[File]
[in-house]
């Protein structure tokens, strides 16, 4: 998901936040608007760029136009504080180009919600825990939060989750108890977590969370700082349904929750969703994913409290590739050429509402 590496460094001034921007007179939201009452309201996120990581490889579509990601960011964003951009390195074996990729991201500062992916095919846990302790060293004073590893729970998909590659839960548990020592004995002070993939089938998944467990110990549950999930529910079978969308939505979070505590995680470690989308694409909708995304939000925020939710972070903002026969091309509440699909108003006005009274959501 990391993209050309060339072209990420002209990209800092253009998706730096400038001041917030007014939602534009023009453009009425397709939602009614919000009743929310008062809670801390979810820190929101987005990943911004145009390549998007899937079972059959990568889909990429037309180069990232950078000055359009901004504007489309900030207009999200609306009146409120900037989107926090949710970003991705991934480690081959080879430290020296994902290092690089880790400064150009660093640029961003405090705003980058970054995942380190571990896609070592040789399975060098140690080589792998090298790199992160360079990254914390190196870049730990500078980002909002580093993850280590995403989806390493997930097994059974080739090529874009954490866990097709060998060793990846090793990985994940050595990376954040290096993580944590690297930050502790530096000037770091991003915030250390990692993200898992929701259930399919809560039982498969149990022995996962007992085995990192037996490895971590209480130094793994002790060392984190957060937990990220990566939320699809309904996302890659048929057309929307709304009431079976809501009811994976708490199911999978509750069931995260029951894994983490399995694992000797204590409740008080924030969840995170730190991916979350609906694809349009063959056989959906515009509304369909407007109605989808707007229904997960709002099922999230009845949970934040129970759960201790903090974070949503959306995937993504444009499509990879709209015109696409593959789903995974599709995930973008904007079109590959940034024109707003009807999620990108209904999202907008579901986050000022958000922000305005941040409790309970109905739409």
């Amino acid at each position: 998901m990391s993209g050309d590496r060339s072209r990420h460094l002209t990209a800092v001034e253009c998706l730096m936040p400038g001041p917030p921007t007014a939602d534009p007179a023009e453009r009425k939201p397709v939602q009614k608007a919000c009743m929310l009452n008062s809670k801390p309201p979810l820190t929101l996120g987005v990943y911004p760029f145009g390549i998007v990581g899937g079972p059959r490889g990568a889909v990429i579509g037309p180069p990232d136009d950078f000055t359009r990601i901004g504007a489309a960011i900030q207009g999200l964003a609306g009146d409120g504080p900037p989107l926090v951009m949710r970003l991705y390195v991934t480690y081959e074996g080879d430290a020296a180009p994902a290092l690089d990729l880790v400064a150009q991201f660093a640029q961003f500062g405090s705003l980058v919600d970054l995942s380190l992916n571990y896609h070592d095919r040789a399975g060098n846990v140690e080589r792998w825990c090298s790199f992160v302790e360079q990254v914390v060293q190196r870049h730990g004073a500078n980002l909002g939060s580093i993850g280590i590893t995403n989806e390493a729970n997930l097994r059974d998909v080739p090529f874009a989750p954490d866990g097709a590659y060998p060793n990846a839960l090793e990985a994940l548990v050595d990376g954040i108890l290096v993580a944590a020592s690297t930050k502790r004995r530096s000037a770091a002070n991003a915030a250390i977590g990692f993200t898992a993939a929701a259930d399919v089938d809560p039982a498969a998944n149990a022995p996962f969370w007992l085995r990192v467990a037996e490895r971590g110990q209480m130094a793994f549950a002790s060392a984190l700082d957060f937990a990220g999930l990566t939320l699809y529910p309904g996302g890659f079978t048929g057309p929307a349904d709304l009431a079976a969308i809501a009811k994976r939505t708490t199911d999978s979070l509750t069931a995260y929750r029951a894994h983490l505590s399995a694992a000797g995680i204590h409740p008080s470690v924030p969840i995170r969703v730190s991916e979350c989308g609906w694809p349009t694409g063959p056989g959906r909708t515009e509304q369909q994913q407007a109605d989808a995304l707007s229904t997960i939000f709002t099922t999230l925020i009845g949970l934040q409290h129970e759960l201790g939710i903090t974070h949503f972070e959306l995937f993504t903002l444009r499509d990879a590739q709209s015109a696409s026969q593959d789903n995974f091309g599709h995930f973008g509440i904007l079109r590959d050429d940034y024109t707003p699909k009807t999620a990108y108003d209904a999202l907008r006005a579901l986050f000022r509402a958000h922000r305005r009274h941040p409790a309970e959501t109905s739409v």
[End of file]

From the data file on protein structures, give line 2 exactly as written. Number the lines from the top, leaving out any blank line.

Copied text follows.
């Protein structure tokens, strides 16, 4: 998901936040608007760029136009504080180009919600825990939060989750108890977590969370700082349904929750969703994913409290590739050429509402 590496460094001034921007007179939201009452309201996120990581490889579509990601960011964003951009390195074996990729991201500062992916095919846990302790060293004073590893729970998909590659839960548990020592004995002070993939089938998944467990110990549950999930529910079978969308939505979070505590995680470690989308694409909708995304939000925020939710972070903002026969091309509440699909108003006005009274959501 990391993209050309060339072209990420002209990209800092253009998706730096400038001041917030007014939602534009023009453009009425397709939602009614919000009743929310008062809670801390979810820190929101987005990943911004145009390549998007899937079972059959990568889909990429037309180069990232950078000055359009901004504007489309900030207009999200609306009146409120900037989107926090949710970003991705991934480690081959080879430290020296994902290092690089880790400064150009660093640029961003405090705003980058970054995942380190571990896609070592040789399975060098140690080589792998090298790199992160360079990254914390190196870049730990500078980002909002580093993850280590995403989806390493997930097994059974080739090529874009954490866990097709060998060793990846090793990985994940050595990376954040290096993580944590690297930050502790530096000037770091991003915030250390990692993200898992929701259930399919809560039982498969149990022995996962007992085995990192037996490895971590209480130094793994002790060392984190957060937990990220990566939320699809309904996302890659048929057309929307709304009431079976809501009811994976708490199911999978509750069931995260029951894994983490399995694992000797204590409740008080924030969840995170730190991916979350609906694809349009063959056989959906515009509304369909407007109605989808707007229904997960709002099922999230009845949970934040129970759960201790903090974070949503959306995937993504444009499509990879709209015109696409593959789903995974599709995930973008904007079109590959940034024109707003009807999620990108209904999202907008579901986050000022958000922000305005941040409790309970109905739409």